Satisfaction was high with strabismus surgery: More than 80% of patients did not regret having had surgery, and only 1% to 4% would not go through the surgery again. Overall, strabismus surgery led to statistically significant improvements in psychosocial and functional QOL. Paradoxically, how­ever, the authors found that surgery deemed to be partially successful was more psychologically detrimental than that classified as successful or a failure.

    The statistically significant predic­tors of QOL and psychosocial im­provement were participants’ beliefs about their disease, perceived visibility of strabismus, social support from significant others, and depression. The authors found that improvement in QOL after surgery was more likely in those who, preoperatively, held more positive beliefs about their strabismus and treatment, experienced less social anxiety and social avoidance, and had lower expectations about the outcome of their surgery. The authors concluded that recognition of clinical and psycho­social factors related to strabismus can help physicians and researchers develop interventions that can improve postsur­gical QOL.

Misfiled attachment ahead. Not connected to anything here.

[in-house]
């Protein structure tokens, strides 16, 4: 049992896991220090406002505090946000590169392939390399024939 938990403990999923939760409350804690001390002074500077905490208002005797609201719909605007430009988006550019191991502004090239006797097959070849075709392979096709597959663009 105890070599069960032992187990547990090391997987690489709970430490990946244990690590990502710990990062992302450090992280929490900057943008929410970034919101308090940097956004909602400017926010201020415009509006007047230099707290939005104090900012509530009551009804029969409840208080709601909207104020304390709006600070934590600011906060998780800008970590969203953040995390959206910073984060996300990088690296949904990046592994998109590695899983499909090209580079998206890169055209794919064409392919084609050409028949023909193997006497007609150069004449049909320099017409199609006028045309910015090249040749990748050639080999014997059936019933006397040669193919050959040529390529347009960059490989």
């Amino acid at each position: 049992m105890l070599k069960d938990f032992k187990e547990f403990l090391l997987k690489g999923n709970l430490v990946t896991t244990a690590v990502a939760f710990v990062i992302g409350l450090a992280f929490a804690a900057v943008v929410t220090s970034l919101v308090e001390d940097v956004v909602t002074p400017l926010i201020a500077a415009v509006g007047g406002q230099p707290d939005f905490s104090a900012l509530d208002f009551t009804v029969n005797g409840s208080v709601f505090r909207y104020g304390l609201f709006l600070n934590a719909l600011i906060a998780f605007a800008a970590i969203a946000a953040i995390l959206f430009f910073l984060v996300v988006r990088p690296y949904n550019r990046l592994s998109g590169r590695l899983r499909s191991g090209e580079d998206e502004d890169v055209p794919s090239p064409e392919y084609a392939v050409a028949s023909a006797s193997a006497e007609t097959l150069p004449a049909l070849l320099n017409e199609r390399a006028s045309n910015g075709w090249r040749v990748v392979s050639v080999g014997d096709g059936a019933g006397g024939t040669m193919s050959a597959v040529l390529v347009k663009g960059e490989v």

Nuclear Cataract Is an Early Predictor of Recalcitrant JIA-Associated Uveitis

    Journal of AAPOS

    Suelves et al. analyzed factors predictive of treatment-resistant uveitis among patients with juvenile idiopathic arthritis (JIA)–associated uveitis. They found that the presence of nuclear cataract at the baseline evaluation is a risk factor for recalcitrant uveitis, defined as requiring biologic disease-modifying antirheumatic drugs or alkylating agents for management.

    The investigators retrospectively re­viewed the medical records of patients diagnosed with JIA-associated uveitis who were treated at a single tertiary re­ferral center between October 2005 and March 2013. The study’s main outcome measures were demographic charac­teristics, ocular comorbidity, clinical course, treatments, and baseline risk factors associated with poor response to first-line therapies.